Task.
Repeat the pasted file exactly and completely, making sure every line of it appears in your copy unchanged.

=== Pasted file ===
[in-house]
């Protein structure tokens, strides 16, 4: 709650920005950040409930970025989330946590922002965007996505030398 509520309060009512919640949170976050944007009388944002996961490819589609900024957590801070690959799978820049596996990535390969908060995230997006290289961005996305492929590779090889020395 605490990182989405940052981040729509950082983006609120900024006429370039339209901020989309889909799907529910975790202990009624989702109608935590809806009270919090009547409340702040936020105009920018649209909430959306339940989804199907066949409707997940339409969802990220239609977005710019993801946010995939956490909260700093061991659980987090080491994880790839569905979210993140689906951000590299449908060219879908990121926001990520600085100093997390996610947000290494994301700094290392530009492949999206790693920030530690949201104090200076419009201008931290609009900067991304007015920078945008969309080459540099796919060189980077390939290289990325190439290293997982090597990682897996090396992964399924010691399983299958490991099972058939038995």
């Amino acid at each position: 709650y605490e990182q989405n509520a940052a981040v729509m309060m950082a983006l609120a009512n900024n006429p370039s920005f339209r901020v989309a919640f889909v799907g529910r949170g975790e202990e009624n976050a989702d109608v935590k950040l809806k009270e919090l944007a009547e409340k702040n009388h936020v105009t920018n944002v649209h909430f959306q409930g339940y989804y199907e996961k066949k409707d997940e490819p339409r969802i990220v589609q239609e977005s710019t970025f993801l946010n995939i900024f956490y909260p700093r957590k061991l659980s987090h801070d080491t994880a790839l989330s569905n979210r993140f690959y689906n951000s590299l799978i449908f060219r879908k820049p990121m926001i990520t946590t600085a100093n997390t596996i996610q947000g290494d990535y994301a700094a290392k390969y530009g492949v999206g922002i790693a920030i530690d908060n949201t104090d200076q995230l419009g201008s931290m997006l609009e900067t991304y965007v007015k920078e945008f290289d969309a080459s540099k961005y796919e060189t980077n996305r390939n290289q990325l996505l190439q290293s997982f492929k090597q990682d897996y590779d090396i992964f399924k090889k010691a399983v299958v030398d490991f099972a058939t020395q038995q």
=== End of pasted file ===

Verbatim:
[in-house]
């Protein structure tokens, strides 16, 4: 709650920005950040409930970025989330946590922002965007996505030398 509520309060009512919640949170976050944007009388944002996961490819589609900024957590801070690959799978820049596996990535390969908060995230997006290289961005996305492929590779090889020395 605490990182989405940052981040729509950082983006609120900024006429370039339209901020989309889909799907529910975790202990009624989702109608935590809806009270919090009547409340702040936020105009920018649209909430959306339940989804199907066949409707997940339409969802990220239609977005710019993801946010995939956490909260700093061991659980987090080491994880790839569905979210993140689906951000590299449908060219879908990121926001990520600085100093997390996610947000290494994301700094290392530009492949999206790693920030530690949201104090200076419009201008931290609009900067991304007015920078945008969309080459540099796919060189980077390939290289990325190439290293997982090597990682897996090396992964399924010691399983299958490991099972058939038995």
């Amino acid at each position: 709650y605490e990182q989405n509520a940052a981040v729509m309060m950082a983006l609120a009512n900024n006429p370039s920005f339209r901020v989309a919640f889909v799907g529910r949170g975790e202990e009624n976050a989702d109608v935590k950040l809806k009270e919090l944007a009547e409340k702040n009388h936020v105009t920018n944002v649209h909430f959306q409930g339940y989804y199907e996961k066949k409707d997940e490819p339409r969802i990220v589609q239609e977005s710019t970025f993801l946010n995939i900024f956490y909260p700093r957590k061991l659980s987090h801070d080491t994880a790839l989330s569905n979210r993140f690959y689906n951000s590299l799978i449908f060219r879908k820049p990121m926001i990520t946590t600085a100093n997390t596996i996610q947000g290494d990535y994301a700094a290392k390969y530009g492949v999206g922002i790693a920030i530690d908060n949201t104090d200076q995230l419009g201008s931290m997006l609009e900067t991304y965007v007015k920078e945008f290289d969309a080459s540099k961005y796919e060189t980077n996305r390939n290289q990325l996505l190439q290293s997982f492929k090597q990682d897996y590779d090396i992964f399924k090889k010691a399983v299958v030398d490991f099972a058939t020395q038995q």